Prior to starting our research pertaining to the topic of Affirmative Action, we posed a hypothesis that would serve as the core of our research process: to what extent did Affirmative Action policy at the University of Scranton affect student enrollment from the early 1970s, to the late 2010s? We believed that this question was valid, and that figuring out the answer would allow us to garner a strong understanding of the university’s efforts as well as their troubles with Affirmative Action.
The answer to this question is complex and contains various parts that lead us to the narrative that the University had a rather difficult time recruiting minorities prior to the early 1990s, despite having created Affirmative Action plans as early as the 1970s. For a variety of reasons, the University of Scranton was unable to attract minority students even if members of staff believed in the idea of having a diverse campus. The problems that arose were not due to mistakes made by the university itself, but more so the outside factors of the time period that made focusing on diversity unrealistic. Of course, areas existed where the university could have done better, but in large part, it was not their fault. However, early in the 1990s, the University of Scranton decided to focus more heavily on this problem despite the barriers and made great waves in remedying the issue.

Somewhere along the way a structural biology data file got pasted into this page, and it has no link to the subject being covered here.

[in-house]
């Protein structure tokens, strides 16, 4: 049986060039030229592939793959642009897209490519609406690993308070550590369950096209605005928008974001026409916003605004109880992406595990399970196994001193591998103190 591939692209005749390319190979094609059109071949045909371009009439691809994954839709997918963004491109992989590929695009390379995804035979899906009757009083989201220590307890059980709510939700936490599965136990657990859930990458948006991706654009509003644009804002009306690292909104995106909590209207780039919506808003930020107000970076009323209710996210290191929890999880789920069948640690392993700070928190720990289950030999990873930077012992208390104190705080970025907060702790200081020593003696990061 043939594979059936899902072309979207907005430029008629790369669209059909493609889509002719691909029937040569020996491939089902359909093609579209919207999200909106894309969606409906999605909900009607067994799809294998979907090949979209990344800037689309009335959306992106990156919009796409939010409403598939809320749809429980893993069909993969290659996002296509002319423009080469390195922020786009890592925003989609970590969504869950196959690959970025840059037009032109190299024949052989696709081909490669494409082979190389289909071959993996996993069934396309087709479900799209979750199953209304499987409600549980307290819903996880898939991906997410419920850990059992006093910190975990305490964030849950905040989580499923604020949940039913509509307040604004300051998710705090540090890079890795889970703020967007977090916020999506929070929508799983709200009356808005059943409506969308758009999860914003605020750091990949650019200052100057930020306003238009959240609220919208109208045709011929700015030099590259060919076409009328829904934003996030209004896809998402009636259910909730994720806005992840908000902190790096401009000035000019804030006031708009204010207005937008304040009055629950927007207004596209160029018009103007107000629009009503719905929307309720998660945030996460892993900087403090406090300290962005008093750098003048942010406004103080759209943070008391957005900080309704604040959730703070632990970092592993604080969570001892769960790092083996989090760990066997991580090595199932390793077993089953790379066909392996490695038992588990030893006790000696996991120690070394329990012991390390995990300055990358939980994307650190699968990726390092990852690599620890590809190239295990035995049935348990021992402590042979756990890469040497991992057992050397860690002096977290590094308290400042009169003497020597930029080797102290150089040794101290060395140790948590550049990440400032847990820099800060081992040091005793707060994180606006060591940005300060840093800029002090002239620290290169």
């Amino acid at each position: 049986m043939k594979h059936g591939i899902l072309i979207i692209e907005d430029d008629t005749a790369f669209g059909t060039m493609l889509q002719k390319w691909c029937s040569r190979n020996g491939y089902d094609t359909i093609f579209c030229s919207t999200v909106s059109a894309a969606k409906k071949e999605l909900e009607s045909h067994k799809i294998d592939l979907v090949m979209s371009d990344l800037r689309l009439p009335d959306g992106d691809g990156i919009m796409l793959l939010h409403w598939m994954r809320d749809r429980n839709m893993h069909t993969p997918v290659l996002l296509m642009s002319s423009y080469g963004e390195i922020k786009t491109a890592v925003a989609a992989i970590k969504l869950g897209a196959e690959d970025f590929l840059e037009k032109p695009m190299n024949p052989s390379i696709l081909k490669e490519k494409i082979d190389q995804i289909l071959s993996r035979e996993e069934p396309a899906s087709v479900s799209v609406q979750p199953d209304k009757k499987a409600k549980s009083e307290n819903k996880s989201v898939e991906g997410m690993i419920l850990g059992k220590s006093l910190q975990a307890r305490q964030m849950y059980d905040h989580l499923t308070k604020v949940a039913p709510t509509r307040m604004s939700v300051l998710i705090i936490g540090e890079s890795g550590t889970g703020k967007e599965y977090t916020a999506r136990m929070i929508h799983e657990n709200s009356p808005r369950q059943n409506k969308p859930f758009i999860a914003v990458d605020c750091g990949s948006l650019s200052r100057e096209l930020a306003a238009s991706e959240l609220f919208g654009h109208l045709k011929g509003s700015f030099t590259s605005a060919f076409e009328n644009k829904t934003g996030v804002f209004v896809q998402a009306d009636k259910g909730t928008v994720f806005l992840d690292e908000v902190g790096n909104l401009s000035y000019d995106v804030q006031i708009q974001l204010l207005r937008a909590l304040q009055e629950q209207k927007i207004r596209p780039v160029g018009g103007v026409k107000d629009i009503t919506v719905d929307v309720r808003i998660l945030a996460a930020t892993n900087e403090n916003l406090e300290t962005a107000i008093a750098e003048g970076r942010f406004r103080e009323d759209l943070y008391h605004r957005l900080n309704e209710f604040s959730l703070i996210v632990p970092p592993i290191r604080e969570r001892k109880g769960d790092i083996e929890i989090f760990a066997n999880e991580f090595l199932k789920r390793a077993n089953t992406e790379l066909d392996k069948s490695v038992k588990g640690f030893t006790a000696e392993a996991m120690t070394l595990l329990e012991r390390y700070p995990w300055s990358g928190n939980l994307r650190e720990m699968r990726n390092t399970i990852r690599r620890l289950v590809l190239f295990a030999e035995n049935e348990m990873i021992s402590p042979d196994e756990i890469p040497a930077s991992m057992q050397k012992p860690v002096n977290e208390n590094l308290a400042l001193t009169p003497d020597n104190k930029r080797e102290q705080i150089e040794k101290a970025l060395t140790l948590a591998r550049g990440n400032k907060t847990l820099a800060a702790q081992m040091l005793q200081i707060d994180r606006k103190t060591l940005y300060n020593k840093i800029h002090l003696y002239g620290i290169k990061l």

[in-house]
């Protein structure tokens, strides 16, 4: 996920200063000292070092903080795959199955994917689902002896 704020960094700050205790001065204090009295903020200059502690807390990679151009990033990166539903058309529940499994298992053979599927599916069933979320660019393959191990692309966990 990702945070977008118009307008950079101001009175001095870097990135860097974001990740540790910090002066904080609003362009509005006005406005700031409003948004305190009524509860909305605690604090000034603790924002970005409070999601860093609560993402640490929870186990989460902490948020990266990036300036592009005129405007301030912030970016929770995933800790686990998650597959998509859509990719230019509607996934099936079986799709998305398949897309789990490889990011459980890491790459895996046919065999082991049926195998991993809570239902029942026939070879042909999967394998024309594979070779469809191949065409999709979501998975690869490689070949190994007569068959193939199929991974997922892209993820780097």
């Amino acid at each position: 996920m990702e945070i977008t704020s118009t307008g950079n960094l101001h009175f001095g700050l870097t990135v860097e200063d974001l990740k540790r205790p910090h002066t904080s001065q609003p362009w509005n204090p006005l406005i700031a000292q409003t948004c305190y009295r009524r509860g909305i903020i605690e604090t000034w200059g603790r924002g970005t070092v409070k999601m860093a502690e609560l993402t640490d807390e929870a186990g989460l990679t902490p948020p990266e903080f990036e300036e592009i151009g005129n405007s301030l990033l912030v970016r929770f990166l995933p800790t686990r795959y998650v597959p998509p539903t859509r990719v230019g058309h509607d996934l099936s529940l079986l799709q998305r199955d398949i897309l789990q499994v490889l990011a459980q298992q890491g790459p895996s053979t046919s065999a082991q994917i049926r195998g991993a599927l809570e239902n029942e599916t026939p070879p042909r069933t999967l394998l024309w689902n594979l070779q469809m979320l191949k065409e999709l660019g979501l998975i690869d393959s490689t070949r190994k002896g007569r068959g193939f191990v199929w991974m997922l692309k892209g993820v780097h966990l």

In 1994, the University of Scranton made changes to their Affirmative Action program that would finally show results in the amount of minority students on campus. There was a noticeable increase in diversity from this year onward, even up to the current year. The university showcased its belief in having a diverse student body during this time period and continues to represent this value. Despite the issues faced by the University of Scranton prior to the early 1990s, it showcased that diversity was possible and important to the school.